Rogel Alpher writes a response to his colleague Benny Ziffer’s piece last week about a dinner party with the Netanyahu couple, cheerfully titled, “Eating s*** with Bibi.”

In it, Alpher questions Ziffer’s assertion that our opinions of politicians are distorted by the media’s representation of them.

“Let’s say that we enjoyed playing chess together and chit-chatting about evolution, two things that the two of us enjoy. So what? So he’s no longer a catastrophic leader?” Alpher asks.

“If I eat quinoa with him, does that mean that he doesn’t feed us a load of s***?” he adds.

Yedioth goes even filthier in its language. In its report on Hulk Hogan — slow news day, I suppose — the newspaper discusses a recording of the once famed wrestler from 2007, in which Holgan employs both a racial slur for black people and an offensive English curse word to describe his daughter’s new boyfriend.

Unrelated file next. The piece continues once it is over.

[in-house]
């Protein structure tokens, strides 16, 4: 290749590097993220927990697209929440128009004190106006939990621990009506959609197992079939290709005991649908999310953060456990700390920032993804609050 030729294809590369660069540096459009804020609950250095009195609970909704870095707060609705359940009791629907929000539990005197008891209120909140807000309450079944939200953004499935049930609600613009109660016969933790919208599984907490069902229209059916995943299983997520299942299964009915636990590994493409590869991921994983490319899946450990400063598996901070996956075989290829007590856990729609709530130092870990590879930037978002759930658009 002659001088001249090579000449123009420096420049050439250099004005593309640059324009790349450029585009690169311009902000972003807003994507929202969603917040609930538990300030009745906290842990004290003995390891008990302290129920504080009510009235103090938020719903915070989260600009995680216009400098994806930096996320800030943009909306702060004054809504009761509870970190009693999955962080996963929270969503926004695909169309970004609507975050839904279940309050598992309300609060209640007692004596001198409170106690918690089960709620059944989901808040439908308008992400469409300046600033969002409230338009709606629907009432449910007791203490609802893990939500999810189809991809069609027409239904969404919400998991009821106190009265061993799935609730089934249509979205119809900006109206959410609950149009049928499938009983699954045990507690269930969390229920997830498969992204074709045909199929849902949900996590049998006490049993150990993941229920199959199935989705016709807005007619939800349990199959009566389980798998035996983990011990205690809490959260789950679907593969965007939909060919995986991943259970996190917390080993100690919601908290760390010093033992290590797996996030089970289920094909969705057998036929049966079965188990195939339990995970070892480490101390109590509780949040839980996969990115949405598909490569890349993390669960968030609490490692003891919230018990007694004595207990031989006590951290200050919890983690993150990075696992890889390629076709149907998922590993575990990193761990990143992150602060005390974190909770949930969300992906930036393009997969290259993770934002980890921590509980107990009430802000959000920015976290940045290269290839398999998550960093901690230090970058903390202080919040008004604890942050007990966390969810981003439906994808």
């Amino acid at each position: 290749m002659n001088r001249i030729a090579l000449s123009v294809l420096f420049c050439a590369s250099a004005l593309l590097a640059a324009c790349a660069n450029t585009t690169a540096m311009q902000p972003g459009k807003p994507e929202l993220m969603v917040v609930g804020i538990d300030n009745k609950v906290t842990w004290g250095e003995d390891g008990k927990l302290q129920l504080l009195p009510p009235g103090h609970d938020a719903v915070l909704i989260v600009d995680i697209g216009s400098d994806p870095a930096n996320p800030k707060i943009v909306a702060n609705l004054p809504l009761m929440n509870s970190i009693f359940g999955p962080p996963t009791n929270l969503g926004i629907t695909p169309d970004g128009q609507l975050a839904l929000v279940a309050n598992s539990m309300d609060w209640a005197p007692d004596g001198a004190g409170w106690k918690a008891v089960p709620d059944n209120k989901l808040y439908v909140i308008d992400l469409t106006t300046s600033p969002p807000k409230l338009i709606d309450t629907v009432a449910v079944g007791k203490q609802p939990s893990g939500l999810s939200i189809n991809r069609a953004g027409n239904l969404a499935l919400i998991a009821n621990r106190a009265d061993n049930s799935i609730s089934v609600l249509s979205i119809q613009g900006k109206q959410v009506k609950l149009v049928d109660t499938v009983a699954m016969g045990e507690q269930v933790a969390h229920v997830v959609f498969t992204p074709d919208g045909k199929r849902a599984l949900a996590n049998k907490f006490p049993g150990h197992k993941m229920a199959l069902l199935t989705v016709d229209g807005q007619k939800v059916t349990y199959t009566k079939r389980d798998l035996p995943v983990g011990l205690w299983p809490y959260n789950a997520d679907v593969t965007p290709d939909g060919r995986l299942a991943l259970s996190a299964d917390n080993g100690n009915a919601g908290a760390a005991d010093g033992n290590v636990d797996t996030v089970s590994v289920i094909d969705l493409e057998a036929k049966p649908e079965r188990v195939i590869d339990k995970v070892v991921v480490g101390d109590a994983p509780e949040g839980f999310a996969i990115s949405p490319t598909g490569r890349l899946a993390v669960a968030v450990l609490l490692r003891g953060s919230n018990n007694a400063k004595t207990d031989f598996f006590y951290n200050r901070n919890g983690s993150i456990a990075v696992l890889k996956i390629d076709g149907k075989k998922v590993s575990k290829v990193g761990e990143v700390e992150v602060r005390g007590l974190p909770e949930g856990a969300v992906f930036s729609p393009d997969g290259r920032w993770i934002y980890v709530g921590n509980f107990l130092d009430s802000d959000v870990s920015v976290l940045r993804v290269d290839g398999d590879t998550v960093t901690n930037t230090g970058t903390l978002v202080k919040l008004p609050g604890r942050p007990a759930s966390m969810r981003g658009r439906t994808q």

The newspaper repeats the curse word four times and the racial slur five times — excessive by any sane person’s definition.

Israel Hayom, in the meantime, uses US President Barack Obama’s visit to Kenya, in which he calls for the African nation to do more to help its LGBT population, to remind the Israeli public that Obama’s middle name is Hussein.

“Obama in Kenya: ‘There’s a reason my name is Barack Hussein,'” the Israel Hayom headline reads because that out-of-context and incomplete quote is the most important aspect of Obama’s attempts to promote closer business and security ties between the US and Kenya.